Program Notes

First solo organ recording
Lincoln Center for the Performing Arts
Philharmonic Hall, New York City, January 1963

Organs are notoriously difficult to record. The grand "organ sound" that is so enveloping and thrilling in live performance is actually a minute blend of the basic pitches of the pipes with a rainbow of overtones determined by the pipes' characteristic shape and material, not to mention the positions in space of the various sections of the organ and the acoustical properties of the hall. The finer the instrument, the more colorful its disposition, the more stupendous are the problems to be solved in capturing its grandeurs on a record.

When Enoch Light decided to tackle the brand new Aeolian-Skinner organ at Philharmonic Hall in Lincoln Center, he knew that he had an adversary which would respond adequately only to the finest modern recording techniques, applied with infinite patience. The instrument was an unknown quantity. It had been installed over the summer of 1962 but had not made its debut until December of that year. Built in five manual divisions plus pedal organ, with 98 ranks of pipes—totaling 5.498 separate sounds, ranging in size from 32 feet to three quarters of an inch, the new organ had been designed to encompass all styles from the dear piquancy of the baroque to the sonorous fullness of Franck and Widor.

One of the world's foremost organ virtuosos was also to be reckoned with. Virgil Fox could be counted on to make full use of all of the new instruments possibilities. The pieces which Mr. Fox had selected for the recording were spread over the three major eras of organ literature —baroque, romantic, and modern — and were intended to demonstrate the versatility of the world's newest concert organ in America's newest concert hall. With his flair for color and effect. Mr. Fox would not hesitate to pull out all the stops. from the softest celeste to the most thunderous bombarde.

Mr. Light, with engineers Robert Fine and Robert Eberenz, made a thorough acoustical tour of Philharmonic Hall and spent an entire day studying the effects of the organ sound in different sections and levels. Two days in January, 1963, were allotted for the recording session. It was decided that the moveable clouds should be pulled all the way up to the ceiling for maximum bass response and that the multiple tones of the rich instrument could best be caught in three-channel stereo by a battery of microphones hung from the ceiling: six of them in pairs, evenly spaced across the stage against the organ screen; and three, also evenly spaced, above the outer edge of the stage.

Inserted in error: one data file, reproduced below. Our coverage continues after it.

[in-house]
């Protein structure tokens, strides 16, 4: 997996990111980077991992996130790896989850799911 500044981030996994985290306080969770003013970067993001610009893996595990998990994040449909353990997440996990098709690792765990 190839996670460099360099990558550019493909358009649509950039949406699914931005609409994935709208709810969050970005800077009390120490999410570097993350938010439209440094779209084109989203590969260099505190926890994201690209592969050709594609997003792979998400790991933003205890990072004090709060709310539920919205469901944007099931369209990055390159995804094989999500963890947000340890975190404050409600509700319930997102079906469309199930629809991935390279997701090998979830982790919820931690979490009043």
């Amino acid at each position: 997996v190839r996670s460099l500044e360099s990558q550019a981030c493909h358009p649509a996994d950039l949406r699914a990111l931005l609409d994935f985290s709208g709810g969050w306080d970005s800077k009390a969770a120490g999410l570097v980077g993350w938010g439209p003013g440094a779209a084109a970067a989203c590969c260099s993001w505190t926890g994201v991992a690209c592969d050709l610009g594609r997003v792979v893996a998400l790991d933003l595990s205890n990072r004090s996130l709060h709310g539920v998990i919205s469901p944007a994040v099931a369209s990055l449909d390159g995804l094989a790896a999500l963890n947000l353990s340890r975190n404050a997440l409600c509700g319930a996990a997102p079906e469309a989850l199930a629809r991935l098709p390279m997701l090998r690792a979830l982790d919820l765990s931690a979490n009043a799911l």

The solution proved to be inspired, and the quality of sound caught by Command's 35 mm magnetic film is unparalleled in recording history. "Never before," says Mr. Fox, "have I been able to register pieces for a recording session exactly as I would for a live concert." Mikes have a way of hearing an entirely different blend of partials than human ears, and ordinary recording tape condenses the sound impulses to its own narrowness. The breadth of 35 mm magnetic film. however, allows the tones to expand to full resonance, with the result that on this recording the organ resounds for the first time in completely life-sized dimensions. Stereo fans will be interested in the spatial arrangement of the six organs. From right to left: Bombarde Organ, part of the Pedal Organ, Positiv Organ, Choir Organ and Swell Organ (in the center), Great Organ and second part of the Pedal Organ.

In its efforts to create the best organ recording possible, Command brought in the largest amount of equipment that Philharmonic Hall had ever housed for a session. Cables were strung behind the grillwork, which screens the organ pipes, by technicians crawling on catwalks among the works. For each session, the clouds had to be lowered to the floor while the mikes were being set and then raised back up to the ceilings. As the sessions extended over two days, the whole setup had to be torn down for an evening concert and reinstalled the next morning at 6 A.M. Moreover, benches and other moveables had to be insulated against sympathetic vibrations that were evoked by the massive organ sonorities.

"Any organ has its own feeling," explain engineers Bob Fine and Bob Eberenz, and by a superb blend of study and intuition the genuine "feeling" of Aeolian-Skinner's Philharmonic Hall organ has yielded to recorded sound. The clarity of the 16- and 32-foot pedal stops and the amazing tonal quality of the extremes of loud and soft achieved by Command are astonishing.

The virtuosity of Command's recording is second only to the virtuosity of the performer. Virgil Fox builds up Bach's Passacaglia and Fugue in C Minor gradually, starting with a simple, baroque-type reed in the Choir and expanding into the diapason stops, those fundamental organ tones that, until the present recording, have always defied successful reproduction. In the later variations, the clear-speaking chiff (spurt of air at the beginning of the tone) of the baroque stops can be distinctly heard, echoing back and forth from Positiv to Great, from Choir to Bombarde.